It feels like the Large Hadron Collider has just barely started doing science (and it's not even at full strength yet), but already plans are underway for its successor: the International Linear Collider, or ILC. The ILC will likely cost between $10 and $20 billion, and it's now looking like the host country will probably be Japan.
It must be nice having a Large Hadron Collider to mess about with. One day you're just minding your own business, running lead-proton collisions for reference in order to subtract out background noise from the lead-lead collisions that you actually care about, and then poof, you accidentally create a new form of matter called a color-glass condensate. Nice.
As you've probably suspected all along, there's a slim but real possibility that the entire universe is just one big simulation being run on the computers of hyper-intelligent pan-dimensional beings. Seriously. This is coming from scientists, people! The good news: there may be a way that we can find out.
Looks like today's the day to head out to the garage and build yourself a perpetual motion machine, since Japanese physicists have just shown how to smash the classical second law of thermodynamics to smithereens using quantum entanglement.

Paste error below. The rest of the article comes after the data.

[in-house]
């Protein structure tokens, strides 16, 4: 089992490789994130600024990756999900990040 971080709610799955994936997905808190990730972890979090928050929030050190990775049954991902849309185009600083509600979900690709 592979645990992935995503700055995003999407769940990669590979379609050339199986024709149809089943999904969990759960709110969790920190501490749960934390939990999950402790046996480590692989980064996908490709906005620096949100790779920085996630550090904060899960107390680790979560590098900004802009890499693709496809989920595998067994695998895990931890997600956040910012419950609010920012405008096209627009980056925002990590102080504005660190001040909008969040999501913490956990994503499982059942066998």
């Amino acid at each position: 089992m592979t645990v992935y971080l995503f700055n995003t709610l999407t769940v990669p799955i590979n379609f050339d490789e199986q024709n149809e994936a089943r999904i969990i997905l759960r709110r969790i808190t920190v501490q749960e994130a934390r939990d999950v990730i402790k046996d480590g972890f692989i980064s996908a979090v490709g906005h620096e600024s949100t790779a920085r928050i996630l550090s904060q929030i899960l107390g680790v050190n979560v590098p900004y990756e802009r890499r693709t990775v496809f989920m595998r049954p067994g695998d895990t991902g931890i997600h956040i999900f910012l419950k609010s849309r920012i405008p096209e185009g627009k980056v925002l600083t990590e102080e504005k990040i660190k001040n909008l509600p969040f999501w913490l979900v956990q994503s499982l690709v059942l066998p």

When water and cornstarch are mixed, something quite odd happens — it acts like a liquid when poured and like a solid when force is applied. Check out the video below to see it in action.
Physics doesn't lie, kids. It's bad news for fans of the Dark Knight: four physics students have proven that while the construction of the bat cape would allow Batman to glide from tall buildings, unfortunately it would do little to slow his rapid descent and eventually drop him on the pavement like a ton of bricks.
On Wednesday, CERN is expected to announce that the Large Hadron Collider has found evidence that the Higgs boson exists with something on the order of 99.99% certainty. The Standard Model of particle physics has predicted the existence of the Higgs since 1967, so why is finding it such a big deal?
Quantum cryptography may be theoretically secure, but in practice, there are certain limitations that allow clever attackers to read encrypted messages. A new system that ditches quantum mechanics for classical mechanics may prove to be even more secure, backed up by the Second Law of Thermodynamics.
Shut the windows, lock the doors, and prepare to use your children as human shields, because the Germans have gone and developed a quantum rainbow photon gun. That shoots quantum rainbow photons. EVERYBODY RAINBOW PANIC!
Electrons are generally known as "fundamental particles," meaning they're not made up of anything: you can't smash an electron to bits, because there are no bits to smash it into. Under the right circumstances, electrons can be broken up into quasiparticles, and the third one of these has just been identified: the orbiton.